Baby Andi spurs new policy in child death investigations

June 16, 2012

The cold case involving little Andrea Lynn Arlington has lit a fire under local law enforcement six years after her death.

Though the truth may never be known about whether she died from bottle propping or unavoidable choking, the fact that little was done to investigate her death has spurred a policy change in the way child death investigations will be handled.

District Attorney Rob Christian told the Hood County News on Monday that he and Sheriff Roger Deeds will direct the task force on crimes against children that was recently formed to investigate all “unattended” deaths of children, taking the cases to the grand jury if it is believed that negligence may have been involved.

“When you know that your work is going to be reviewed by 12 members of the public, it kind of lights a fire under you,” Christian said of the seriousness with which the task force will view such cases.

“Unattended” deaths will involve those that occur in a home or that are suspicious or unexplained. Child deaths that occur in a hospital setting, for instance, would not necessarily be investigated, Christian said.

The new policy was instigated in response to questions raised by the HCN about the death of three-month-old “Andi” Arlington on July 3, 2006.

Law enforcement officials assumed the baby’s death to be a case of Sudden Infant Death Syndrome (SIDS). The investigator closed the case before the autopsy report was received. He also did not interview extended family members, which is considered an important part of a SIDS investigation.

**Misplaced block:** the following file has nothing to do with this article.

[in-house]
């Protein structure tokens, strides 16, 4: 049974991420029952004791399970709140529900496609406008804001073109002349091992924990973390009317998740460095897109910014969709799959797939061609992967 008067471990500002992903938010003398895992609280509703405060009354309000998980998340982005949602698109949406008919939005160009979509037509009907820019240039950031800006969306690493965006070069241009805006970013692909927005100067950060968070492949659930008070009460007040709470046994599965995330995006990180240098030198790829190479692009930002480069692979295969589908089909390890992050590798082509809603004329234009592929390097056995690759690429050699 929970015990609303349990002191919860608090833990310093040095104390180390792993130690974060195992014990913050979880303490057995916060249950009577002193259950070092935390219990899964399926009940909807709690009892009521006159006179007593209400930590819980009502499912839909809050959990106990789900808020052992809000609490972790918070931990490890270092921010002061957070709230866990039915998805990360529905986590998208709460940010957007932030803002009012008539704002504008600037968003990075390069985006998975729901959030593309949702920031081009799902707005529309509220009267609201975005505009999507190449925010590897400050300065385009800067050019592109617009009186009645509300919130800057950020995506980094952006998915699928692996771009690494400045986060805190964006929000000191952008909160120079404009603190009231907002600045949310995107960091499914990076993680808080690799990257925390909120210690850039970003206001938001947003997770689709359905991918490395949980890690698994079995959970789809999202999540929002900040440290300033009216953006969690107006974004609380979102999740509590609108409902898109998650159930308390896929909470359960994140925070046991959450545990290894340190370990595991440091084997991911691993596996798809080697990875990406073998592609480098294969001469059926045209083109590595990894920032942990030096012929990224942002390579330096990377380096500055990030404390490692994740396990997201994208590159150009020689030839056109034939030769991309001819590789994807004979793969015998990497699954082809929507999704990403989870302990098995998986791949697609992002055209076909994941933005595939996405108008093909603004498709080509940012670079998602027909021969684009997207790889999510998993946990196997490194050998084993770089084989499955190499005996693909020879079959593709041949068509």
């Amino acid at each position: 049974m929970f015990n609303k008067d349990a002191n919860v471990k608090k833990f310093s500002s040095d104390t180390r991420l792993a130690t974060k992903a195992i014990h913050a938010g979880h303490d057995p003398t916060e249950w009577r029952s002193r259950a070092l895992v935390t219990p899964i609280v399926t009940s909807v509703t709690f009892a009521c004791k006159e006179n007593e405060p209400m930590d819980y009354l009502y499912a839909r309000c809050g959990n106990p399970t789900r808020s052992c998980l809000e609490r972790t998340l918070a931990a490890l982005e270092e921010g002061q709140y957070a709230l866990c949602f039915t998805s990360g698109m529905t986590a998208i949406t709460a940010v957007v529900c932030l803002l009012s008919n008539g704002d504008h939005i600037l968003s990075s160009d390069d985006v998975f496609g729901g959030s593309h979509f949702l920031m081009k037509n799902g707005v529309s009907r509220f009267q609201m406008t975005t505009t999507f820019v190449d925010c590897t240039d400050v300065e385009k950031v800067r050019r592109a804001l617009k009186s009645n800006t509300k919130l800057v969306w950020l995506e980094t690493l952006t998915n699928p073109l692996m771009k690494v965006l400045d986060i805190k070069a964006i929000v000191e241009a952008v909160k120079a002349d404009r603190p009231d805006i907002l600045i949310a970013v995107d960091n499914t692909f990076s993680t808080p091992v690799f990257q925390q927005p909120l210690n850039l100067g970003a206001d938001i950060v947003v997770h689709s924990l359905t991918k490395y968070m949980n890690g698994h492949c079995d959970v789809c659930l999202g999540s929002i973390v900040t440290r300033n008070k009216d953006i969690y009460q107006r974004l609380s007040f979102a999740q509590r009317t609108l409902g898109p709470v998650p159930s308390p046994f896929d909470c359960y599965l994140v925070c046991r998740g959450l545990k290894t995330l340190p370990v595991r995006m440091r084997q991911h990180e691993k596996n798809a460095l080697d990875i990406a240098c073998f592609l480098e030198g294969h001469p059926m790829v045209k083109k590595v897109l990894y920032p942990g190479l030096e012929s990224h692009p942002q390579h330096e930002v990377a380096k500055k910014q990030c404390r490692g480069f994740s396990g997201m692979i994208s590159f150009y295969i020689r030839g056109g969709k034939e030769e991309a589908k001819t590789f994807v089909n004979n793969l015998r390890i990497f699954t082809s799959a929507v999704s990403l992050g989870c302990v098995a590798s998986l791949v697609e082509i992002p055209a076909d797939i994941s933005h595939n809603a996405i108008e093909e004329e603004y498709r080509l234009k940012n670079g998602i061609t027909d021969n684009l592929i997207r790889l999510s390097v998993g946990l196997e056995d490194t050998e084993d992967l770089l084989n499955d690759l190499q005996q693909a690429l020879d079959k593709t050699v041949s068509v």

Some family members claim there was evidence that baby Andi died because of a propped bottle and that her mother, Alicia Lindaas Alexander, had been confronted about the dangerous practice.

Lindaas Alexander denies having propped the baby’s bottle the night she choked to death, but admitted in sworn testimony to having propped the bottle on prior occasions.

The autopsy report did not state SIDS as the cause of death, but rather “choking due to aspiration of gastric content.”

It is not illegal to prop a baby’s bottle, and seldom have charges of negligence or child endangerment been filed when a baby chokes to death because of it.

However, under the new policy, any future incidents in which negligence may have been a factor will go before the grand jury.

“Now, would that lead to an arrest, or prosecution? I can’t really say that. It depends on the facts of each individual case,” Christian said.

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